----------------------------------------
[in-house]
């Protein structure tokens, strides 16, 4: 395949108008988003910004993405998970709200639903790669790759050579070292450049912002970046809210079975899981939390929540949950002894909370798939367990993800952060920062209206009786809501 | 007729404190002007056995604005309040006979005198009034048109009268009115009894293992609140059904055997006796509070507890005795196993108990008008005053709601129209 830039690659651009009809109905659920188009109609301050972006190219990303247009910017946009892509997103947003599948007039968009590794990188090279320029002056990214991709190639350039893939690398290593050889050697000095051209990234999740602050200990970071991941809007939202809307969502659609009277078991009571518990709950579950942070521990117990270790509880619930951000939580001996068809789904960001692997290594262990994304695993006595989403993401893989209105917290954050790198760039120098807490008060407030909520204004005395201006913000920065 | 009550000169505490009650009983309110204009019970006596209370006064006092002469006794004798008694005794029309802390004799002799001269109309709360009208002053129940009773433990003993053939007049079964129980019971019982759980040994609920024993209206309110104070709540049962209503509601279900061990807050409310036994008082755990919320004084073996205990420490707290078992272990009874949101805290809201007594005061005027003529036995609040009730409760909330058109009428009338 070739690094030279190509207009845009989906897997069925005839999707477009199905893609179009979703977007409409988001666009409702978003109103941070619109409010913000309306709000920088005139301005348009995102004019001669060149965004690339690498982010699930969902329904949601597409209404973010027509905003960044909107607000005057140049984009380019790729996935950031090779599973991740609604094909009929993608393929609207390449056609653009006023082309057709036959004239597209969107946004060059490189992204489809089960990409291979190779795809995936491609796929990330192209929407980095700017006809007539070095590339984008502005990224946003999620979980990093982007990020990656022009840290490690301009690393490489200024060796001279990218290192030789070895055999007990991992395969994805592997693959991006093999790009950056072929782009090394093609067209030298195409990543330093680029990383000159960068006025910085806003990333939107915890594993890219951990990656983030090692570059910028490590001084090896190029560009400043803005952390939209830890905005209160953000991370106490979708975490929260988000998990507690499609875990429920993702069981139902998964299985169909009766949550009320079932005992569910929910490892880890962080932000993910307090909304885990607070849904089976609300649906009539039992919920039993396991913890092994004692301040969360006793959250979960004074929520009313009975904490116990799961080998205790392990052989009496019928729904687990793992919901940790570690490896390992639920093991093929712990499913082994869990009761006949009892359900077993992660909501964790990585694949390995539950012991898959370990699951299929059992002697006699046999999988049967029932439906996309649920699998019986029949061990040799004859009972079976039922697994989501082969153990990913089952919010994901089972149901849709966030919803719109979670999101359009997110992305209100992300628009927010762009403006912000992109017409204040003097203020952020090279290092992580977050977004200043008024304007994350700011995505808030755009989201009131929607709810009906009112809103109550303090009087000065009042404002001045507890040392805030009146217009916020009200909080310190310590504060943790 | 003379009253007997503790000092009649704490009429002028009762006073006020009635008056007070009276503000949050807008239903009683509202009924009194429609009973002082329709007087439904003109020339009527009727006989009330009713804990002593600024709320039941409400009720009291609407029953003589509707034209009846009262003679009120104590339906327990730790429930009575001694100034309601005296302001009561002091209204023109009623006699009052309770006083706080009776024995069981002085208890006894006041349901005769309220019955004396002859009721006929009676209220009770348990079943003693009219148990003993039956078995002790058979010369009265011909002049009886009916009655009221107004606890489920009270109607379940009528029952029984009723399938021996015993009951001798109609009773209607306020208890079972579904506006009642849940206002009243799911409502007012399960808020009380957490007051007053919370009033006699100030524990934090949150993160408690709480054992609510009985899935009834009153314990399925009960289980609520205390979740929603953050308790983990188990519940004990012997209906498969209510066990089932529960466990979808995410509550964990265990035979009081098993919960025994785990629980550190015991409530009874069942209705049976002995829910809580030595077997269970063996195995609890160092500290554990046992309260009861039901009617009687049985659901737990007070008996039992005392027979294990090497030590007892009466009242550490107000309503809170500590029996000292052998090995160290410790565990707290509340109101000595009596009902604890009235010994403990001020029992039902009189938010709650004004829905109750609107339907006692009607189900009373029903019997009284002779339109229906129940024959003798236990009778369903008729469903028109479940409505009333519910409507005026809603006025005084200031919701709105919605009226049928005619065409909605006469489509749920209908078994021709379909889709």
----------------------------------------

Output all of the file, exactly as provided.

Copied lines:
[in-house]
């Protein structure tokens, strides 16, 4: 395949108008988003910004993405998970709200639903790669790759050579070292450049912002970046809210079975899981939390929540949950002894909370798939367990993800952060920062209206009786809501 | 007729404190002007056995604005309040006979005198009034048109009268009115009894293992609140059904055997006796509070507890005795196993108990008008005053709601129209 830039690659651009009809109905659920188009109609301050972006190219990303247009910017946009892509997103947003599948007039968009590794990188090279320029002056990214991709190639350039893939690398290593050889050697000095051209990234999740602050200990970071991941809007939202809307969502659609009277078991009571518990709950579950942070521990117990270790509880619930951000939580001996068809789904960001692997290594262990994304695993006595989403993401893989209105917290954050790198760039120098807490008060407030909520204004005395201006913000920065 | 009550000169505490009650009983309110204009019970006596209370006064006092002469006794004798008694005794029309802390004799002799001269109309709360009208002053129940009773433990003993053939007049079964129980019971019982759980040994609920024993209206309110104070709540049962209503509601279900061990807050409310036994008082755990919320004084073996205990420490707290078992272990009874949101805290809201007594005061005027003529036995609040009730409760909330058109009428009338 070739690094030279190509207009845009989906897997069925005839999707477009199905893609179009979703977007409409988001666009409702978003109103941070619109409010913000309306709000920088005139301005348009995102004019001669060149965004690339690498982010699930969902329904949601597409209404973010027509905003960044909107607000005057140049984009380019790729996935950031090779599973991740609604094909009929993608393929609207390449056609653009006023082309057709036959004239597209969107946004060059490189992204489809089960990409291979190779795809995936491609796929990330192209929407980095700017006809007539070095590339984008502005990224946003999620979980990093982007990020990656022009840290490690301009690393490489200024060796001279990218290192030789070895055999007990991992395969994805592997693959991006093999790009950056072929782009090394093609067209030298195409990543330093680029990383000159960068006025910085806003990333939107915890594993890219951990990656983030090692570059910028490590001084090896190029560009400043803005952390939209830890905005209160953000991370106490979708975490929260988000998990507690499609875990429920993702069981139902998964299985169909009766949550009320079932005992569910929910490892880890962080932000993910307090909304885990607070849904089976609300649906009539039992919920039993396991913890092994004692301040969360006793959250979960004074929520009313009975904490116990799961080998205790392990052989009496019928729904687990793992919901940790570690490896390992639920093991093929712990499913082994869990009761006949009892359900077993992660909501964790990585694949390995539950012991898959370990699951299929059992002697006699046999999988049967029932439906996309649920699998019986029949061990040799004859009972079976039922697994989501082969153990990913089952919010994901089972149901849709966030919803719109979670999101359009997110992305209100992300628009927010762009403006912000992109017409204040003097203020952020090279290092992580977050977004200043008024304007994350700011995505808030755009989201009131929607709810009906009112809103109550303090009087000065009042404002001045507890040392805030009146217009916020009200909080310190310590504060943790 | 003379009253007997503790000092009649704490009429002028009762006073006020009635008056007070009276503000949050807008239903009683509202009924009194429609009973002082329709007087439904003109020339009527009727006989009330009713804990002593600024709320039941409400009720009291609407029953003589509707034209009846009262003679009120104590339906327990730790429930009575001694100034309601005296302001009561002091209204023109009623006699009052309770006083706080009776024995069981002085208890006894006041349901005769309220019955004396002859009721006929009676209220009770348990079943003693009219148990003993039956078995002790058979010369009265011909002049009886009916009655009221107004606890489920009270109607379940009528029952029984009723399938021996015993009951001798109609009773209607306020208890079972579904506006009642849940206002009243799911409502007012399960808020009380957490007051007053919370009033006699100030524990934090949150993160408690709480054992609510009985899935009834009153314990399925009960289980609520205390979740929603953050308790983990188990519940004990012997209906498969209510066990089932529960466990979808995410509550964990265990035979009081098993919960025994785990629980550190015991409530009874069942209705049976002995829910809580030595077997269970063996195995609890160092500290554990046992309260009861039901009617009687049985659901737990007070008996039992005392027979294990090497030590007892009466009242550490107000309503809170500590029996000292052998090995160290410790565990707290509340109101000595009596009902604890009235010994403990001020029992039902009189938010709650004004829905109750609107339907006692009607189900009373029903019997009284002779339109229906129940024959003798236990009778369903008729469903028109479940409505009333519910409507005026809603006025005084200031919701709105919605009226049928005619065409909605006469489509749920209908078994021709379909889709």